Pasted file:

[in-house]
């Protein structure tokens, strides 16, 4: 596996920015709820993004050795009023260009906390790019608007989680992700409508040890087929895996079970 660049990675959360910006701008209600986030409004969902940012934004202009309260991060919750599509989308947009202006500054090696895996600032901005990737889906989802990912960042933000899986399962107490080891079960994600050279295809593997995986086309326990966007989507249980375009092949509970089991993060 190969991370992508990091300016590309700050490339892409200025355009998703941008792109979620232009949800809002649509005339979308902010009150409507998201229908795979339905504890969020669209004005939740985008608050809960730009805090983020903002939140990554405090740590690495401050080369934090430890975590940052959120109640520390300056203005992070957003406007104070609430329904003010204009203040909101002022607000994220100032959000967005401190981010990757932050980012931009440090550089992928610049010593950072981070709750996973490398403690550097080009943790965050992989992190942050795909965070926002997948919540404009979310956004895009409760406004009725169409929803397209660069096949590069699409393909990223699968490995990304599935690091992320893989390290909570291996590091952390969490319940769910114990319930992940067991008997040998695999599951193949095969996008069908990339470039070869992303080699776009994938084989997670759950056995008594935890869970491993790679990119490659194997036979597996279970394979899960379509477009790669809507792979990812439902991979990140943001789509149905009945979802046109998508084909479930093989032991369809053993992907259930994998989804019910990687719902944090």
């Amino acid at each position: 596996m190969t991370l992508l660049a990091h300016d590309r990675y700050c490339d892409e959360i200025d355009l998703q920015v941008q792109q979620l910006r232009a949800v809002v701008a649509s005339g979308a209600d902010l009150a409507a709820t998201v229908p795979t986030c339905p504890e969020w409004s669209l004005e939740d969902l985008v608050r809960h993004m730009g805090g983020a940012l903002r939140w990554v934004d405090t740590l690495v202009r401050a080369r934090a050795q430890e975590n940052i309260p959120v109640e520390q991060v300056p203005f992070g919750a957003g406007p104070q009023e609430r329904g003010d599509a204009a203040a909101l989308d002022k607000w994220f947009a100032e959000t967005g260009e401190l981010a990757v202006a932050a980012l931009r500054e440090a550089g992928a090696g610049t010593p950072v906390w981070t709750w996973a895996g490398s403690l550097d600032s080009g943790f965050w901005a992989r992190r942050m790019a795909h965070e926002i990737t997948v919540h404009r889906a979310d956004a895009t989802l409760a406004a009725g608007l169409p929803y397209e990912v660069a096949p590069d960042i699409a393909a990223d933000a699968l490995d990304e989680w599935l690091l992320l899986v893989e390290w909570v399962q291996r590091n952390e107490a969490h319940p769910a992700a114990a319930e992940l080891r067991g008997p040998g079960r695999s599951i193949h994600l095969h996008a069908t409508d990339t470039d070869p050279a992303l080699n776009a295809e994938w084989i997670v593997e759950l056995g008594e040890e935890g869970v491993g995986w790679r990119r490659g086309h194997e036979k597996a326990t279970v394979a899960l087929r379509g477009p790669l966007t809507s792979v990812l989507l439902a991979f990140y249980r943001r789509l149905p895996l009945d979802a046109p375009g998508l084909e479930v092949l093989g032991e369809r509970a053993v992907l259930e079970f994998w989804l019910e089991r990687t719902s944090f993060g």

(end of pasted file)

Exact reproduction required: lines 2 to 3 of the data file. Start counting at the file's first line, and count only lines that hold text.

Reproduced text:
């Protein structure tokens, strides 16, 4: 596996920015709820993004050795009023260009906390790019608007989680992700409508040890087929895996079970 660049990675959360910006701008209600986030409004969902940012934004202009309260991060919750599509989308947009202006500054090696895996600032901005990737889906989802990912960042933000899986399962107490080891079960994600050279295809593997995986086309326990966007989507249980375009092949509970089991993060 190969991370992508990091300016590309700050490339892409200025355009998703941008792109979620232009949800809002649509005339979308902010009150409507998201229908795979339905504890969020669209004005939740985008608050809960730009805090983020903002939140990554405090740590690495401050080369934090430890975590940052959120109640520390300056203005992070957003406007104070609430329904003010204009203040909101002022607000994220100032959000967005401190981010990757932050980012931009440090550089992928610049010593950072981070709750996973490398403690550097080009943790965050992989992190942050795909965070926002997948919540404009979310956004895009409760406004009725169409929803397209660069096949590069699409393909990223699968490995990304599935690091992320893989390290909570291996590091952390969490319940769910114990319930992940067991008997040998695999599951193949095969996008069908990339470039070869992303080699776009994938084989997670759950056995008594935890869970491993790679990119490659194997036979597996279970394979899960379509477009790669809507792979990812439902991979990140943001789509149905009945979802046109998508084909479930093989032991369809053993992907259930994998989804019910990687719902944090």
């Amino acid at each position: 596996m190969t991370l992508l660049a990091h300016d590309r990675y700050c490339d892409e959360i200025d355009l998703q920015v941008q792109q979620l910006r232009a949800v809002v701008a649509s005339g979308a209600d902010l009150a409507a709820t998201v229908p795979t986030c339905p504890e969020w409004s669209l004005e939740d969902l985008v608050r809960h993004m730009g805090g983020a940012l903002r939140w990554v934004d405090t740590l690495v202009r401050a080369r934090a050795q430890e975590n940052i309260p959120v109640e520390q991060v300056p203005f992070g919750a957003g406007p104070q009023e609430r329904g003010d599509a204009a203040a909101l989308d002022k607000w994220f947009a100032e959000t967005g260009e401190l981010a990757v202006a932050a980012l931009r500054e440090a550089g992928a090696g610049t010593p950072v906390w981070t709750w996973a895996g490398s403690l550097d600032s080009g943790f965050w901005a992989r992190r942050m790019a795909h965070e926002i990737t997948v919540h404009r889906a979310d956004a895009t989802l409760a406004a009725g608007l169409p929803y397209e990912v660069a096949p590069d960042i699409a393909a990223d933000a699968l490995d990304e989680w599935l690091l992320l899986v893989e390290w909570v399962q291996r590091n952390e107490a969490h319940p769910a992700a114990a319930e992940l080891r067991g008997p040998g079960r695999s599951i193949h994600l095969h996008a069908t409508d990339t470039d070869p050279a992303l080699n776009a295809e994938w084989i997670v593997e759950l056995g008594e040890e935890g869970v491993g995986w790679r990119r490659g086309h194997e036979k597996a326990t279970v394979a899960l087929r379509g477009p790669l966007t809507s792979v990812l989507l439902a991979f990140y249980r943001r789509l149905p895996l009945d979802a046109p375009g998508l084909e479930v092949l093989g032991e369809r509970a053993v992907l259930e079970f994998w989804l019910e089991r990687t719902s944090f993060g």